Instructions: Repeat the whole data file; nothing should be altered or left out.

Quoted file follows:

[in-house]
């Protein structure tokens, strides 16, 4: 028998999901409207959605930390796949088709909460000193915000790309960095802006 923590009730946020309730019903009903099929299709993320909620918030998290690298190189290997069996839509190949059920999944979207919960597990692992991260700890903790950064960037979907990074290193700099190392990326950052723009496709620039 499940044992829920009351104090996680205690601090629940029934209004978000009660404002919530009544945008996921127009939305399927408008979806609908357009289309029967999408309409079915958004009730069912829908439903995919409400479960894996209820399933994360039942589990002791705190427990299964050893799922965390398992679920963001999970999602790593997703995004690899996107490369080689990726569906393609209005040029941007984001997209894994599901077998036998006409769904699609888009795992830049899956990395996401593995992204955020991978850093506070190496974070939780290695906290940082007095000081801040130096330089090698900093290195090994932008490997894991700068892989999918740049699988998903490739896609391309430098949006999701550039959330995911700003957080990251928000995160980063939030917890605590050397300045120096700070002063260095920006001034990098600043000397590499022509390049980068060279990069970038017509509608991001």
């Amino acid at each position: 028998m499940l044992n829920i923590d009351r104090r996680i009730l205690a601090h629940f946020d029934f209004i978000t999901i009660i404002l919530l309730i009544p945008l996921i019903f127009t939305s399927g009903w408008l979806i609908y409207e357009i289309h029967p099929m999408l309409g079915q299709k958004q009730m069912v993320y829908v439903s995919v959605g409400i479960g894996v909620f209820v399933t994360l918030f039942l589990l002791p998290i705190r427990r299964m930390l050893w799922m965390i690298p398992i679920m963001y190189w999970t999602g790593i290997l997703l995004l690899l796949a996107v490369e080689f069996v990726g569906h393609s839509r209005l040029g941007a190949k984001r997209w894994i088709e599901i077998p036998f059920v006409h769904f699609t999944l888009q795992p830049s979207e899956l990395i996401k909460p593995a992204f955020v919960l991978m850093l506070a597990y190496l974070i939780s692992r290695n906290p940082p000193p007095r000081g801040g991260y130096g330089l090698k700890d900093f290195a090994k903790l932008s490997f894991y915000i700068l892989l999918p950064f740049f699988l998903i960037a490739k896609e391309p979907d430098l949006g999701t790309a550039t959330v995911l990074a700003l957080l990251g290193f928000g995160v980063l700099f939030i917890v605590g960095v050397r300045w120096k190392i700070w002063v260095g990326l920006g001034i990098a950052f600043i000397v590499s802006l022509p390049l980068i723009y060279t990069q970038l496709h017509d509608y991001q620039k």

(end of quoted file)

[in-house]
């Protein structure tokens, strides 16, 4: 028998999901409207959605930390796949088709909460000193915000790309960095802006 923590009730946020309730019903009903099929299709993320909620918030998290690298190189290997069996839509190949059920999944979207919960597990692992991260700890903790950064960037979907990074290193700099190392990326950052723009496709620039 499940044992829920009351104090996680205690601090629940029934209004978000009660404002919530009544945008996921127009939305399927408008979806609908357009289309029967999408309409079915958004009730069912829908439903995919409400479960894996209820399933994360039942589990002791705190427990299964050893799922965390398992679920963001999970999602790593997703995004690899996107490369080689990726569906393609209005040029941007984001997209894994599901077998036998006409769904699609888009795992830049899956990395996401593995992204955020991978850093506070190496974070939780290695906290940082007095000081801040130096330089090698900093290195090994932008490997894991700068892989999918740049699988998903490739896609391309430098949006999701550039959330995911700003957080990251928000995160980063939030917890605590050397300045120096700070002063260095920006001034990098600043000397590499022509390049980068060279990069970038017509509608991001």
């Amino acid at each position: 028998m499940l044992n829920i923590d009351r104090r996680i009730l205690a601090h629940f946020d029934f209004i978000t999901i009660i404002l919530l309730i009544p945008l996921i019903f127009t939305s399927g009903w408008l979806i609908y409207e357009i289309h029967p099929m999408l309409g079915q299709k958004q009730m069912v993320y829908v439903s995919v959605g409400i479960g894996v909620f209820v399933t994360l918030f039942l589990l002791p998290i705190r427990r299964m930390l050893w799922m965390i690298p398992i679920m963001y190189w999970t999602g790593i290997l997703l995004l690899l796949a996107v490369e080689f069996v990726g569906h393609s839509r209005l040029g941007a190949k984001r997209w894994i088709e599901i077998p036998f059920v006409h769904f699609t999944l888009q795992p830049s979207e899956l990395i996401k909460p593995a992204f955020v919960l991978m850093l506070a597990y190496l974070i939780s692992r290695n906290p940082p000193p007095r000081g801040g991260y130096g330089l090698k700890d900093f290195a090994k903790l932008s490997f894991y915000i700068l892989l999918p950064f740049f699988l998903i960037a490739k896609e391309p979907d430098l949006g999701t790309a550039t959330v995911l990074a700003l957080l990251g290193f928000g995160v980063l700099f939030i917890v605590g960095v050397r300045w120096k190392i700070w002063v260095g990326l920006g001034i990098a950052f600043i000397v590499s802006l022509p390049l980068i723009y060279t990069q970038l496709h017509d509608y991001q620039k």